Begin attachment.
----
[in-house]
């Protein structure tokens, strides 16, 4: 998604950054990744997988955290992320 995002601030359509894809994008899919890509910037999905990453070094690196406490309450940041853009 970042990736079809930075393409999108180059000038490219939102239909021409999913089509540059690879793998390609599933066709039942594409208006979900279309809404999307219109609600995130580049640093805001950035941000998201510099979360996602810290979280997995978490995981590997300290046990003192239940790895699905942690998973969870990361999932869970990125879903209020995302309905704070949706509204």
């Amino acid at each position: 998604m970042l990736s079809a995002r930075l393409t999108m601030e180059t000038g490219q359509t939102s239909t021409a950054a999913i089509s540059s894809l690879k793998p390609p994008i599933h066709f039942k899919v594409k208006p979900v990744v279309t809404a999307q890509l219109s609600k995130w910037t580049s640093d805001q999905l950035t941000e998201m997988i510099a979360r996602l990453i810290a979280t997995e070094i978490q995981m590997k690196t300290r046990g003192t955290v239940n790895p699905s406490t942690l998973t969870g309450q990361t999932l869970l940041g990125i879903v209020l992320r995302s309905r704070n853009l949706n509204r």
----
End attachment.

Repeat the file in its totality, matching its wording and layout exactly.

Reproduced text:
[in-house]
């Protein structure tokens, strides 16, 4: 998604950054990744997988955290992320 995002601030359509894809994008899919890509910037999905990453070094690196406490309450940041853009 970042990736079809930075393409999108180059000038490219939102239909021409999913089509540059690879793998390609599933066709039942594409208006979900279309809404999307219109609600995130580049640093805001950035941000998201510099979360996602810290979280997995978490995981590997300290046990003192239940790895699905942690998973969870990361999932869970990125879903209020995302309905704070949706509204």
């Amino acid at each position: 998604m970042l990736s079809a995002r930075l393409t999108m601030e180059t000038g490219q359509t939102s239909t021409a950054a999913i089509s540059s894809l690879k793998p390609p994008i599933h066709f039942k899919v594409k208006p979900v990744v279309t809404a999307q890509l219109s609600k995130w910037t580049s640093d805001q999905l950035t941000e998201m997988i510099a979360r996602l990453i810290a979280t997995e070094i978490q995981m590997k690196t300290r046990g003192t955290v239940n790895p699905s406490t942690l998973t969870g309450q990361t999932l869970l940041g990125i879903v209020l992320r995302s309905r704070n853009l949706n509204r």